Fuck you and your sense of entitlement

Driving home from work the other day I saw a sign at a carpet store that says “STIMULUS SALE!”. Of course the carpet store and their sale has nothing whatsoever to do with the federal stimulus package. Another sign – “YOUR BAILOUT IS HERE.” Then a radio ad for a car dealership comes on, asking “where is the bailout for the general public?” They propose that you can get your slice of the bailout by buying one of their cars. Credit consolidation companies run ads bellyaching the unfairness that you aren’t getting a bailout like the government and big corporations get… They’ve got the next best thing, though – keep shuffling all your bad debt around, gaining a deeper debt and larger interest rate as you ‘refi’. And we’ll thank them for it.

In the state of Florida, and I’m sure it’s the same in nearly every part of America, the concept of subtraction and negative numbers is part of second-grade curriculum. Starting at age seven we are taught the abstract value of owing more than we own. Yet when first confronted with the problem of Jack taking more apples than Jill has in her bushel, children immediately recognize the impossibility of the situation. We learn to suspend our disbelief with the concept of IOUs, lending and borrowing, and eventually with the more complex abstraction of credit. Today though, it seems like a lot of people have gone past suspension of disbelief into a delusional sense of entitlement.

The notion of every person deserving credit is pretty new. It started as a sales technique by lenders that gained popularity about 30 years ago. This message has been hammered on for so long that an entire generation has been born and raised believing that it’s their birthright to borrow other peoples’ money. It’s not a damn birthright, it’s a sales pitch! The privilege of borrowing money relies on responsibility, commitment to repay the debt, and accountability to honor the agreement regardless of job loss, injury, or other unforeseen circumstances. The consequence for failing that responsibility is a bad credit score. That’s not a big enough deterrent apparently, but I’ll leave the moralist soapbox for someone else to mount.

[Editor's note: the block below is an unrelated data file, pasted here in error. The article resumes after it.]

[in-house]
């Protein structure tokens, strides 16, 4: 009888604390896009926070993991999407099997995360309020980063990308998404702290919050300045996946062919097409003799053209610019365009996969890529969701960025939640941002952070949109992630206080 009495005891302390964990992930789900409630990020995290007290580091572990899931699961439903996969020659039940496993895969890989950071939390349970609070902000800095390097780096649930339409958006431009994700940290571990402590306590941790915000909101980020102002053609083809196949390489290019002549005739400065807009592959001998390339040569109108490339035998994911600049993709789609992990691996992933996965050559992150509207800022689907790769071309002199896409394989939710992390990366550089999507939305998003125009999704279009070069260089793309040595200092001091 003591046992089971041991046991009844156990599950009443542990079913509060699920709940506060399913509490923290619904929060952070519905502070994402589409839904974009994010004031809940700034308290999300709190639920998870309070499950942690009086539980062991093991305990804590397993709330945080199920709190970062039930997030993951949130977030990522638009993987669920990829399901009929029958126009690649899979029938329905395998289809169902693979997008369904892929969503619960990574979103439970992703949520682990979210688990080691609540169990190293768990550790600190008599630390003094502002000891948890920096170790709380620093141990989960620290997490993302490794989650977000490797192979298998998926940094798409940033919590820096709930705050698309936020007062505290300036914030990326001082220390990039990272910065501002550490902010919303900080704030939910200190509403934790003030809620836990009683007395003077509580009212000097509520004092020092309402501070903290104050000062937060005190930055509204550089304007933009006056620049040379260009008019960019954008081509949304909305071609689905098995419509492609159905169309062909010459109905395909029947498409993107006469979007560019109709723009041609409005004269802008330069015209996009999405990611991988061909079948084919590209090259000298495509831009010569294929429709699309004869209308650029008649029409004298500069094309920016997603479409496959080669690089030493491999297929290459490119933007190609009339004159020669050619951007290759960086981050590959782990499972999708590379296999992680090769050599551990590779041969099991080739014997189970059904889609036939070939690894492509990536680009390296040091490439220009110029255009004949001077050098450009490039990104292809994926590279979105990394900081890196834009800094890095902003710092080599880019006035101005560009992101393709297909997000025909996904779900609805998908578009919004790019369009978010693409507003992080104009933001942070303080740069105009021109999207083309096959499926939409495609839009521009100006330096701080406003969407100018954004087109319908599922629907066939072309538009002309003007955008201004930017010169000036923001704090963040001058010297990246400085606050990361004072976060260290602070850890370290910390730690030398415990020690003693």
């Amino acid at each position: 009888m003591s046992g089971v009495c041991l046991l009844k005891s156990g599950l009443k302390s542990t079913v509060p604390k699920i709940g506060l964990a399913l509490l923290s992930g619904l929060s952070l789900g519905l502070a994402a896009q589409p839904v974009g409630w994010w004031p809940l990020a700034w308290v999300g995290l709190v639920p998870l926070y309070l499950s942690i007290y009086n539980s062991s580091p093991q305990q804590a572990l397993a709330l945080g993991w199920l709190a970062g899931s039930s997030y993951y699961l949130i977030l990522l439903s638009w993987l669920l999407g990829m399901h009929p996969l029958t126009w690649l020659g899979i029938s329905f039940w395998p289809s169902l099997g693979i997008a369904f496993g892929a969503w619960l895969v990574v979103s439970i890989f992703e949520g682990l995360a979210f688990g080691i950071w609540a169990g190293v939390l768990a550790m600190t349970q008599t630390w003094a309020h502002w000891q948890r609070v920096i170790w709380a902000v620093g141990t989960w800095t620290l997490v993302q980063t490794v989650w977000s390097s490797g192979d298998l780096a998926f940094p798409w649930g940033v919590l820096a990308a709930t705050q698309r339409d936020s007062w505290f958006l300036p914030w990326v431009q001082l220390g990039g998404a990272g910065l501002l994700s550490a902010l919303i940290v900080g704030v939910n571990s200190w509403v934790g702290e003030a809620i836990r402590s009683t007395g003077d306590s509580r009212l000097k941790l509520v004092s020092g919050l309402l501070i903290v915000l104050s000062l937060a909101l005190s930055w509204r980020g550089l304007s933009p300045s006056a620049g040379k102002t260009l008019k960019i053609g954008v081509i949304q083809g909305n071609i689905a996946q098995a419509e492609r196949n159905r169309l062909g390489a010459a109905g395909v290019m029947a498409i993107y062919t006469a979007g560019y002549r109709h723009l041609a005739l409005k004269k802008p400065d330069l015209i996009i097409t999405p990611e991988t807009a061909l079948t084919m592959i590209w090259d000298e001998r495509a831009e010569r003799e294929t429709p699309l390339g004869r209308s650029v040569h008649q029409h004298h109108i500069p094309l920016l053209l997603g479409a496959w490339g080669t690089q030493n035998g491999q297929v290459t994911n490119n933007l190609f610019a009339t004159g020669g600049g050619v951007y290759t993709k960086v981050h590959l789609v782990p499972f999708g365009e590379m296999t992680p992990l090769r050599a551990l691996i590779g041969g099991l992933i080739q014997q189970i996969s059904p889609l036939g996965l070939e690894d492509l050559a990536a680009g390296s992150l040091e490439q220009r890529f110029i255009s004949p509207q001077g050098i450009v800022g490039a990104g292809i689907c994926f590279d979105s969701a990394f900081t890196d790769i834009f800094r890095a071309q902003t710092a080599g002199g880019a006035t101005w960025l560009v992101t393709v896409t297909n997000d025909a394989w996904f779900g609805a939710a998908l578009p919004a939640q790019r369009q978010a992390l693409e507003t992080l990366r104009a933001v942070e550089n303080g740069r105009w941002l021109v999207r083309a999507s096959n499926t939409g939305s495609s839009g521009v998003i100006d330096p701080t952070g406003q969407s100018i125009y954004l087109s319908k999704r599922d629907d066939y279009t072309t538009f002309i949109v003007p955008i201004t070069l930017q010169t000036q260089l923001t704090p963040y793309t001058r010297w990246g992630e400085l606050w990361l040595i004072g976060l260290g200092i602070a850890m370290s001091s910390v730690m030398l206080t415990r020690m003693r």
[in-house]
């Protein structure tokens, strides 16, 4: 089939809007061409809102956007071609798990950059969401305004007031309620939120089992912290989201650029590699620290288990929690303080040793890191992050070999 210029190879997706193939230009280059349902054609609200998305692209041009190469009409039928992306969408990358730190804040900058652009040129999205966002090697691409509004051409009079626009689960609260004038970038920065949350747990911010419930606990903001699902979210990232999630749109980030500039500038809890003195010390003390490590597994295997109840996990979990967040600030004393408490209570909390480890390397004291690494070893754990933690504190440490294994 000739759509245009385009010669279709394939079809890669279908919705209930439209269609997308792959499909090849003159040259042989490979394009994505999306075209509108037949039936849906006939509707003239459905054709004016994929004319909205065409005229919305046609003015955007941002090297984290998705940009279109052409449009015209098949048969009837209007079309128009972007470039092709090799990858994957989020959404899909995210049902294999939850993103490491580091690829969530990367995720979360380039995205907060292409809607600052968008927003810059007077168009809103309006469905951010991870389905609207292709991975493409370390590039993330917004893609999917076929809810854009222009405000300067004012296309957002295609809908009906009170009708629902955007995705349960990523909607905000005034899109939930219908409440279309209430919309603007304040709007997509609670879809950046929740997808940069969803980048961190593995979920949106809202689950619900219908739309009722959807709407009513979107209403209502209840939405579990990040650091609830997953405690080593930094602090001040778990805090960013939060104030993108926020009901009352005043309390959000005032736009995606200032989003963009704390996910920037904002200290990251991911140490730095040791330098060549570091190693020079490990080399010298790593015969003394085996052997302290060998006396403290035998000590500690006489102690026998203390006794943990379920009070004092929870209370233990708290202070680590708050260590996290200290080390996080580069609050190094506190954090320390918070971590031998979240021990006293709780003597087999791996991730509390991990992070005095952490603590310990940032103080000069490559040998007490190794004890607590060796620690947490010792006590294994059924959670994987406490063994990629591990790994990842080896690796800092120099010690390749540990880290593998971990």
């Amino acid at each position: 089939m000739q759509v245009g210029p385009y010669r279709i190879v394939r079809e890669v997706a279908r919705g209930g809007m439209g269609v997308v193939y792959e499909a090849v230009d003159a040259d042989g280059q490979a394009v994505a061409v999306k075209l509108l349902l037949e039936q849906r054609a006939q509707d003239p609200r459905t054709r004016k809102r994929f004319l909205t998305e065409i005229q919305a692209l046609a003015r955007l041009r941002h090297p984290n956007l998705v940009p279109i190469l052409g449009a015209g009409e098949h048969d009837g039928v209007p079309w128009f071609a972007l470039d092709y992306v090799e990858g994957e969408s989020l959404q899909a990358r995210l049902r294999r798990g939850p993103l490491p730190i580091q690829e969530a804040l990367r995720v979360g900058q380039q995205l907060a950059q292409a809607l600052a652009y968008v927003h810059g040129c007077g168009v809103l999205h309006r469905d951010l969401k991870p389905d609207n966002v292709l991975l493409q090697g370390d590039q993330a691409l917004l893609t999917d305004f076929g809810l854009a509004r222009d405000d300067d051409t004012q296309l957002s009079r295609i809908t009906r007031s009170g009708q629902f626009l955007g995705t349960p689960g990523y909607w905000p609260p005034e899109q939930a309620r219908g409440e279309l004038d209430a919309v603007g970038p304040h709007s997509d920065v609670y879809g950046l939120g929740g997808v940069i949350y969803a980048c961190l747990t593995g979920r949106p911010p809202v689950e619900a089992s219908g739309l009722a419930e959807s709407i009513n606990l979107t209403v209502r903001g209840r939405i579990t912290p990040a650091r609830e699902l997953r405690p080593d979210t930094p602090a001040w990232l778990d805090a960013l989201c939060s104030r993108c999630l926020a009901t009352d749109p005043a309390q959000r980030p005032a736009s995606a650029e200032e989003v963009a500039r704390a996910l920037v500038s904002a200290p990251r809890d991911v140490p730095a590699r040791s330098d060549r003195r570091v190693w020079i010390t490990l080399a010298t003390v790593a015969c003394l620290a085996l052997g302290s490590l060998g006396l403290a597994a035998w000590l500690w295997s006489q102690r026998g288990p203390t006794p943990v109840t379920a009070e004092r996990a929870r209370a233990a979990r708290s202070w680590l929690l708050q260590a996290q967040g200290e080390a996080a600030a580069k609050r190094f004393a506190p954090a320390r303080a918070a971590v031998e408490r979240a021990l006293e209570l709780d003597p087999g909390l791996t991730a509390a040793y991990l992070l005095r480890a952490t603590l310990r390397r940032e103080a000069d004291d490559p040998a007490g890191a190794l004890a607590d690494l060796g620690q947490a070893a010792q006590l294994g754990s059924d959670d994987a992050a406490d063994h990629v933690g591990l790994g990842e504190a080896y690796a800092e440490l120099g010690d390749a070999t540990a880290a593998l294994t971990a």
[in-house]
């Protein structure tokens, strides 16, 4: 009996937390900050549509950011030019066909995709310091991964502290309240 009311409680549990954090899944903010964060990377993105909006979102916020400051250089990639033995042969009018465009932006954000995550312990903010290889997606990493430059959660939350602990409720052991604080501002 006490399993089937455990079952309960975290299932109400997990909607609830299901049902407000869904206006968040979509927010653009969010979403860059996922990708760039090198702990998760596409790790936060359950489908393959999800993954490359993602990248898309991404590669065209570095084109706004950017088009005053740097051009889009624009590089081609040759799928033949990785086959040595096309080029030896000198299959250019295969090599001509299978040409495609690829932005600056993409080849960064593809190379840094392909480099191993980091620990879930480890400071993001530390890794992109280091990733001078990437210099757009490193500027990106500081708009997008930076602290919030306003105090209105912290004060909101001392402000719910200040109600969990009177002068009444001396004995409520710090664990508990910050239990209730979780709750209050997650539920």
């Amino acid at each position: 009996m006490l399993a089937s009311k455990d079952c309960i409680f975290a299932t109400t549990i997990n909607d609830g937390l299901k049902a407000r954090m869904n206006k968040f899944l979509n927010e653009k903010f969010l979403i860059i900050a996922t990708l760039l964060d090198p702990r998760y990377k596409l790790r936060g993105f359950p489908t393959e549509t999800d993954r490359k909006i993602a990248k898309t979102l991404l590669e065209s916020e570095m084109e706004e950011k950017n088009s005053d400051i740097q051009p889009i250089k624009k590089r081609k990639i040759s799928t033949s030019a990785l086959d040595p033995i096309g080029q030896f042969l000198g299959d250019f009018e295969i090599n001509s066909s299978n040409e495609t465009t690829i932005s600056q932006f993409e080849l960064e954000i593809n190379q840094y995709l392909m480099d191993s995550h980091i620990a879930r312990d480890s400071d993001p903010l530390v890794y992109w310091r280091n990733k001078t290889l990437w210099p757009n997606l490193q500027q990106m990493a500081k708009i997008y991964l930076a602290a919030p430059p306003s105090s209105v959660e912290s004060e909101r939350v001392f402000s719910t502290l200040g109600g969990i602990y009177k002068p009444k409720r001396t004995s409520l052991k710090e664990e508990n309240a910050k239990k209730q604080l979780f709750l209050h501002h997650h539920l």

Instead of working to earn a living, buying things when they can be afforded and establishing a track record of good credit, countless people are going straight into college on student loans (no credit required!), live a standard of living based on the income of their loans and grants, then get out of school and get a job that doesn’t pay enough to maintain the standard of living they’ve become accustomed to on borrowed money as a “poor college student”. Now out of school with a full-time job they feel like they’ve earned the right to live an inflated lifestyle and immediately dive head-first into more credit to get a car, furnish their apartment and buy other shit they can’t begin to afford. Then comes the defaulting on credit with practically no penalty or meaningful consequence.

Some questions spring to mind… Why are these people being given credit before they can pay it back? Where are their parents in this whole mess? Do our schools not teach enough about the complexities of borrowing money? Why are these things allowed to happen?

Fuck all those questions because those questions all suffer from the same finger-pointing, blame-laying, responsibility-shirking delusion of entitlement that fuels this whole mess. Here’s a news flash – you are entitled to some things. They are life, liberty, and the pursuit of happiness. You are free to pursue your desires, but you actually have to DO the pursuing – they don’t just fall in your lap. If you want something, EARN it. Work for it, not on someone else’s borrowed dime but on your own back and with your own blood, sweat and tears. It boils down to my principal social philosophy: WIPE YOUR OWN ASS.

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